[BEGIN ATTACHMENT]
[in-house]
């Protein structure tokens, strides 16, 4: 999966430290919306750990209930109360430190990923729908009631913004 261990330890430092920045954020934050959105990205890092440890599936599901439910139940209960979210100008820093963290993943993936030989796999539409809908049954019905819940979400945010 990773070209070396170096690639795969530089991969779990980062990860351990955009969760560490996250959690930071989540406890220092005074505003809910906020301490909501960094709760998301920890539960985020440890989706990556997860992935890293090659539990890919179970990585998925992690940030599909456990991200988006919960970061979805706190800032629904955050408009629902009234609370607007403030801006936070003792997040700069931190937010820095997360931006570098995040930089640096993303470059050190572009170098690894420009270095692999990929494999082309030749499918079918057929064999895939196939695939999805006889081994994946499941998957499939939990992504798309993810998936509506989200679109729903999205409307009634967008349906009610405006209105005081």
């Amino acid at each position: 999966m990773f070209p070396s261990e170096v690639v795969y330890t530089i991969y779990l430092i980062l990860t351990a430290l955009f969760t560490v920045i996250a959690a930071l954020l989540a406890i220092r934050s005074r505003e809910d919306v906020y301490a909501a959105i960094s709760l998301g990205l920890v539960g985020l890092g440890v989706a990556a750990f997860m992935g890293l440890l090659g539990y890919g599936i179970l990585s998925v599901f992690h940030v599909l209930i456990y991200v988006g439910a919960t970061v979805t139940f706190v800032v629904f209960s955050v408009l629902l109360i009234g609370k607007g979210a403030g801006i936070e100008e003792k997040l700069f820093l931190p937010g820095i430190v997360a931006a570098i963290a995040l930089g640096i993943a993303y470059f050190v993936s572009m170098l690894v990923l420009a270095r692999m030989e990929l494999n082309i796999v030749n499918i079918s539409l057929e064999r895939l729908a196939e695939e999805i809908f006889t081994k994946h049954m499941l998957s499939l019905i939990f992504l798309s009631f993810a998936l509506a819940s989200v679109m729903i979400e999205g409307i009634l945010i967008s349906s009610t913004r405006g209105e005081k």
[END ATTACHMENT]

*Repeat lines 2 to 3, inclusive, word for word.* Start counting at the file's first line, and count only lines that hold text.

């Protein structure tokens, strides 16, 4: 999966430290919306750990209930109360430190990923729908009631913004 261990330890430092920045954020934050959105990205890092440890599936599901439910139940209960979210100008820093963290993943993936030989796999539409809908049954019905819940979400945010 990773070209070396170096690639795969530089991969779990980062990860351990955009969760560490996250959690930071989540406890220092005074505003809910906020301490909501960094709760998301920890539960985020440890989706990556997860992935890293090659539990890919179970990585998925992690940030599909456990991200988006919960970061979805706190800032629904955050408009629902009234609370607007403030801006936070003792997040700069931190937010820095997360931006570098995040930089640096993303470059050190572009170098690894420009270095692999990929494999082309030749499918079918057929064999895939196939695939999805006889081994994946499941998957499939939990992504798309993810998936509506989200679109729903999205409307009634967008349906009610405006209105005081």
């Amino acid at each position: 999966m990773f070209p070396s261990e170096v690639v795969y330890t530089i991969y779990l430092i980062l990860t351990a430290l955009f969760t560490v920045i996250a959690a930071l954020l989540a406890i220092r934050s005074r505003e809910d919306v906020y301490a909501a959105i960094s709760l998301g990205l920890v539960g985020l890092g440890v989706a990556a750990f997860m992935g890293l440890l090659g539990y890919g599936i179970l990585s998925v599901f992690h940030v599909l209930i456990y991200v988006g439910a919960t970061v979805t139940f706190v800032v629904f209960s955050v408009l629902l109360i009234g609370k607007g979210a403030g801006i936070e100008e003792k997040l700069f820093l931190p937010g820095i430190v997360a931006a570098i963290a995040l930089g640096i993943a993303y470059f050190v993936s572009m170098l690894v990923l420009a270095r692999m030989e990929l494999n082309i796999v030749n499918i079918s539409l057929e064999r895939l729908a196939e695939e999805i809908f006889t081994k994946h049954m499941l998957s499939l019905i939990f992504l798309s009631f993810a998936l509506a819940s989200v679109m729903i979400e999205g409307i009634l945010i967008s349906s009610t913004r405006g209105e005081k």